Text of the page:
Saturday, December 28, 2013

Merry Christmas, Right?

The Holy Gospel According to St. Matthew, the Second Chapter
Now after they had left, an angel of the Lord appeared to Joseph in a dream and said, “Get up, take the child and his mother, and flee to Egypt, and remain there until I tell you; for Herod is about to search for the child, to destroy him.”
Then Joseph got up, took the child and his mother by night, and went to Egypt, and remained there until the death of Herod. This was to fulfill what had been spoken by the Lord through the prophet, “Out of Egypt I have called my son.”

When Herod saw that he had been tricked by the wise men, he was infuriated, and he sent and killed all the children in and around Bethlehem who were two years old or under, according to the time that he had learned from the wise men. Then was fulfilled what had been spoken through the prophet Jeremiah: "A voice was heard in Ramah, wailing and loud lamentation, Rachel weeping for her children. she refused to be consoled, because they are no more."
When Herod died, an angel of the Lord suddenly appeared in a dream to Joseph in Egypt and said, “Get up, take the child and his mother, and go to the land of Israel, for those who were seeking the child’s life are dead.” Then Joseph got up, took the child and his mother, and went to the land of Israel. But when he heard that Archelaus was ruling over Judea in place of his father Herod, he was afraid to go there. And after being warned in a dream, he went away to the district of Galilee. There he made his home in a town called Nazareth, so that what had been spoken through the prophets might be fulfilled, “He will be called a Nazorean.”
Merry Christmas, right?  Does your Nativity set have figures for this part of the story?  I went though my Nativity set box again, but I just can’t find the paranoid King Herod figure and the troop of murdering thugs to put out.  My set seems to run out of figures at the part of the story with Wise Men and their camels.  But here in the Gospel for today is Herod and his murdering troops, showing up on the fifth day of Christmas to chase the Holy Family off to Egypt and slaughter innocents because he felt tricked by the Wise Men.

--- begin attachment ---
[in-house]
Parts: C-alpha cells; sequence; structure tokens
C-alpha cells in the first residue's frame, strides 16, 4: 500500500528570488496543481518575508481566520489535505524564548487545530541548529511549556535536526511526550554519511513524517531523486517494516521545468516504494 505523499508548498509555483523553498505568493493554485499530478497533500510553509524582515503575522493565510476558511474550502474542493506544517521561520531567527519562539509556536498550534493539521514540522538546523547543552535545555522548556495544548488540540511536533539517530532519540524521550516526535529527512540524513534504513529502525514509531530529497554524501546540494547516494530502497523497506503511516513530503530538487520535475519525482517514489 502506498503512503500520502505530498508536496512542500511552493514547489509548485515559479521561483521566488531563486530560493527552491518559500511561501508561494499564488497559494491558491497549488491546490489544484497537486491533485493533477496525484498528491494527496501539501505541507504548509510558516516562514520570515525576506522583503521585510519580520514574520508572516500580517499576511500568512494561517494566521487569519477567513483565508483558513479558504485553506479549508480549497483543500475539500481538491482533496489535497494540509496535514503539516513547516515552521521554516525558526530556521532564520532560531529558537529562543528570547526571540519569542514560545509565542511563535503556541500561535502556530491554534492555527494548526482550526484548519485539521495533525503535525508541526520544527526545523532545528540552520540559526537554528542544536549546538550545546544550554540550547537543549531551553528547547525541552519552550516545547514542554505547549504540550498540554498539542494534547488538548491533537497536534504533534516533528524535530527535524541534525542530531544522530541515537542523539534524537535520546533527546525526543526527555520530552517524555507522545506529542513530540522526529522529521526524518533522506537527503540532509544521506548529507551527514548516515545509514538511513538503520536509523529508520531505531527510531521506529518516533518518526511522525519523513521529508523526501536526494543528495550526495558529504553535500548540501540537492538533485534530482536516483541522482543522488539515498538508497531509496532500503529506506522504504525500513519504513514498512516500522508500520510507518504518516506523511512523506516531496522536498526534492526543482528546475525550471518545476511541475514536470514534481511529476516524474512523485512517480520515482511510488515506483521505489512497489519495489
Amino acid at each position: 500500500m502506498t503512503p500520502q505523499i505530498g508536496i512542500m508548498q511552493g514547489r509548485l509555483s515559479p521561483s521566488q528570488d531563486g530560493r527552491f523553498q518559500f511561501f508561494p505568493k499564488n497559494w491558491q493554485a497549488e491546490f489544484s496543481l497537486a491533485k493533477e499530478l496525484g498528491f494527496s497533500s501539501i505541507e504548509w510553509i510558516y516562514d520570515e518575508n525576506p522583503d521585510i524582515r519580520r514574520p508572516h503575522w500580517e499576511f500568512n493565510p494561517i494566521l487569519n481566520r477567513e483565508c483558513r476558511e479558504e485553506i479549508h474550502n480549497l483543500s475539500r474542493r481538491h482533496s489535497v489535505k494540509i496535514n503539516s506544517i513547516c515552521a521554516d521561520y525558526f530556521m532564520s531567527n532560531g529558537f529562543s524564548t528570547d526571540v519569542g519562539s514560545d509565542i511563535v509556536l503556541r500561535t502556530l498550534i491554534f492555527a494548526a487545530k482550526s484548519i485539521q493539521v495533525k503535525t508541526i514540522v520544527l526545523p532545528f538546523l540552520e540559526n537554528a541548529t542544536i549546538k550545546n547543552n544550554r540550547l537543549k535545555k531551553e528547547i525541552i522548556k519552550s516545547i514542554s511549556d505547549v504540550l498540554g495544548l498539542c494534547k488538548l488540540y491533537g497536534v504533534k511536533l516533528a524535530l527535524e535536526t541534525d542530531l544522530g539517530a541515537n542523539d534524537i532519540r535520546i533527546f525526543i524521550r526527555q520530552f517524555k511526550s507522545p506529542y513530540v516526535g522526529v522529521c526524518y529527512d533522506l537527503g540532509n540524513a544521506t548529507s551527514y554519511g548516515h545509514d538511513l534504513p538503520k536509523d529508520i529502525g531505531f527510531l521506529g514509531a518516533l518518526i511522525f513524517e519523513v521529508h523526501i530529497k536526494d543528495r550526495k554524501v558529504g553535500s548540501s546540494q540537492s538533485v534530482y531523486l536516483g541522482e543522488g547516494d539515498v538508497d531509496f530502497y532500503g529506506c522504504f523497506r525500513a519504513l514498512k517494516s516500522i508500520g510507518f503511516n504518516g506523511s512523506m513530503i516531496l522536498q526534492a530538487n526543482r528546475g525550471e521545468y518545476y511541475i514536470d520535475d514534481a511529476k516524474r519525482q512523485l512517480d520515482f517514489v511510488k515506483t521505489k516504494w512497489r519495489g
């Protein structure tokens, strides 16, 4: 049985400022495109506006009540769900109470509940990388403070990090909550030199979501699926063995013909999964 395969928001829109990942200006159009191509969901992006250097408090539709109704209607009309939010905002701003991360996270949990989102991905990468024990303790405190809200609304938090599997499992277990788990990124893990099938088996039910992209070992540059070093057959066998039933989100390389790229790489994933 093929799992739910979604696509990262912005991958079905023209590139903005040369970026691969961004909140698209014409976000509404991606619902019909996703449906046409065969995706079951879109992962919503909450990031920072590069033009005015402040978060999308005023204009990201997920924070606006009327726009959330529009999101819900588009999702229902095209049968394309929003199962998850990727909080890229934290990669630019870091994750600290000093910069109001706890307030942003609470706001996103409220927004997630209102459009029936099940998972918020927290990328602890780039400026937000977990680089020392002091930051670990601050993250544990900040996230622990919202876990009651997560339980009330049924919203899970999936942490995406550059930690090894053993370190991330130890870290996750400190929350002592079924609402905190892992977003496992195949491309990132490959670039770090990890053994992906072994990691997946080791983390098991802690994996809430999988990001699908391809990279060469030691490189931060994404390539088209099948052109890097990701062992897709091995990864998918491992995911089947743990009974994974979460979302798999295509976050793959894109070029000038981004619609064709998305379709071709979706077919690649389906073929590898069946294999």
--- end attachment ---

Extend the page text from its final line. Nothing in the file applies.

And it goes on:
I have to admit, I really struggled with this lesson.  One powerful and cruel person forcing a family to leave their home strikes very close to my experience.  In my last Lutheran congregation it was one man who decided that he was going to run the congregation.  Not the pastor and not the council and not the whole congregation either... just him.  When I told him that’s not how things worked he told me yes it was and he would starve me out.  He would make sure people stopped giving so they couldn’t keep paying me and I would have to leave and that’s just what he did.  This lesson is hard because it first reminds me of that painful experience and THEN I feel guilty for feeling that way because even though that experience was terrible, and he was terrible, nobody died.  I think, I should really just get over it... but it’s hard. 
Then I struggled with this lesson because I read somewhere as I prepared for this sermon that in those days, Bethlehem was only about one third the size of Rockport... so, about 1000 people total, so ALL the children under 2 killed would have only been about 20 which is still horrible but not the tens of thousands that is sort of tradition.  Then I remembered that 20 is also the number of children killed at Sandy Hook Elementary and so 20 still seems like way, way too many.
Then I struggled with this lesson because not having a home of your own, bouncing from place to place and knowing there is an approaching yet unknown date when you will be asked to move again is something I have come to relate to very much in the last year and a half.  Then that same guilt from before happens again because we actually do have a nice place right now.  Our moves here in Maine have not happened under mortar fire like they do for real, modern refugees.  We didn’t have to leave with just the clothes on our backs.  All our things haven’t been destroyed by a bomb or missile attack; they are just in storage in Lincolnville.  We don’t live in a tent in a refugee camp in the desert of Turkey or Kenya among the more than 10 million refugees in the world.  We live on Norton Pond and the power is even on. 
I’ve struggled with this lesson because on the one hand I feel like I can relate and on the other hand I have absolutely no right to complain.  I’ve struggled with this lesson not because it shows how cruel the world was 2000 years ago, but because the world seems just as cruel today, over 2000 years later.  I’ve struggled with this lesson because even though I think our country should be better than this, there are innocents around us every day who pay the price for those who, like Herod, fear loosing their power; who think they can only be successful only if everyone else is a failure.  So, one in five children in our country don’t know where their next meal will come from and 1.6 million children experienced homelessness in our country last year and at least 194 children have been shot to death in our country since the Sandy Hook Elementary massacre in Newtown.  
I’ve struggled with this lesson because when I look around at our world today, I find that I am tempted to say something like, if ONLY we could have just ONE family being forced to flee in the night to safety and if ONLY 20 children died... THAT would be wonderful!  Wonderful?  Really?  No!  Not wonderful!  Still horrible!  I’ve struggled with this lesson because it makes the world back then, my personal world and the world we all live in now seem so painfully dark and it feels like God is absent.  So, Merry Christmas?